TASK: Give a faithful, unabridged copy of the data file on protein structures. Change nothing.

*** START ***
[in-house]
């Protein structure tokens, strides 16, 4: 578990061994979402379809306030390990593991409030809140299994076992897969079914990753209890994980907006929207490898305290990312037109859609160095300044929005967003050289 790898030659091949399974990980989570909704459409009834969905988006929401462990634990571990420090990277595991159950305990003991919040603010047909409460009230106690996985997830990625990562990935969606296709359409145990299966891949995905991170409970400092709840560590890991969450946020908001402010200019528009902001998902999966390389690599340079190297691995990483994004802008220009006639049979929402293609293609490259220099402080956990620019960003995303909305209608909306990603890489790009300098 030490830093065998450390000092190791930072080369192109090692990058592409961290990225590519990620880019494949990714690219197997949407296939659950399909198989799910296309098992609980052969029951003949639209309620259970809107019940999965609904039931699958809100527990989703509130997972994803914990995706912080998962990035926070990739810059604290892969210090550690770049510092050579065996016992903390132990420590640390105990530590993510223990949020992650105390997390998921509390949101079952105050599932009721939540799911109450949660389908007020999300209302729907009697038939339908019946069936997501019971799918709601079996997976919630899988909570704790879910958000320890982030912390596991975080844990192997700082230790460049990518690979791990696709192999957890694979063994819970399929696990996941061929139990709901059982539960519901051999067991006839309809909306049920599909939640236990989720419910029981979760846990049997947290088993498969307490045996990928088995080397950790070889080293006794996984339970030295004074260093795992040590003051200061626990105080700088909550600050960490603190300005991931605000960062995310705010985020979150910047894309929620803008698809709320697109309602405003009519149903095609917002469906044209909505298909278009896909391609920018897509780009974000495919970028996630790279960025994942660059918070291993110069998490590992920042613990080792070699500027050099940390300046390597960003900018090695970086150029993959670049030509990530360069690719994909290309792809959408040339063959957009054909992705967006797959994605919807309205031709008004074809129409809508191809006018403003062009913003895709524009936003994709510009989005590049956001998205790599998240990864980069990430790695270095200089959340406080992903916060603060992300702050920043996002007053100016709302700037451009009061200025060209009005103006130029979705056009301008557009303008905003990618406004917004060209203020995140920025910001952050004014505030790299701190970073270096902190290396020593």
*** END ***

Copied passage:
[in-house]
């Protein structure tokens, strides 16, 4: 578990061994979402379809306030390990593991409030809140299994076992897969079914990753209890994980907006929207490898305290990312037109859609160095300044929005967003050289 790898030659091949399974990980989570909704459409009834969905988006929401462990634990571990420090990277595991159950305990003991919040603010047909409460009230106690996985997830990625990562990935969606296709359409145990299966891949995905991170409970400092709840560590890991969450946020908001402010200019528009902001998902999966390389690599340079190297691995990483994004802008220009006639049979929402293609293609490259220099402080956990620019960003995303909305209608909306990603890489790009300098 030490830093065998450390000092190791930072080369192109090692990058592409961290990225590519990620880019494949990714690219197997949407296939659950399909198989799910296309098992609980052969029951003949639209309620259970809107019940999965609904039931699958809100527990989703509130997972994803914990995706912080998962990035926070990739810059604290892969210090550690770049510092050579065996016992903390132990420590640390105990530590993510223990949020992650105390997390998921509390949101079952105050599932009721939540799911109450949660389908007020999300209302729907009697038939339908019946069936997501019971799918709601079996997976919630899988909570704790879910958000320890982030912390596991975080844990192997700082230790460049990518690979791990696709192999957890694979063994819970399929696990996941061929139990709901059982539960519901051999067991006839309809909306049920599909939640236990989720419910029981979760846990049997947290088993498969307490045996990928088995080397950790070889080293006794996984339970030295004074260093795992040590003051200061626990105080700088909550600050960490603190300005991931605000960062995310705010985020979150910047894309929620803008698809709320697109309602405003009519149903095609917002469906044209909505298909278009896909391609920018897509780009974000495919970028996630790279960025994942660059918070291993110069998490590992920042613990080792070699500027050099940390300046390597960003900018090695970086150029993959670049030509990530360069690719994909290309792809959408040339063959957009054909992705967006797959994605919807309205031709008004074809129409809508191809006018403003062009913003895709524009936003994709510009989005590049956001998205790599998240990864980069990430790695270095200089959340406080992903916060603060992300702050920043996002007053100016709302700037451009009061200025060209009005103006130029979705056009301008557009303008905003990618406004917004060209203020995140920025910001952050004014505030790299701190970073270096902190290396020593």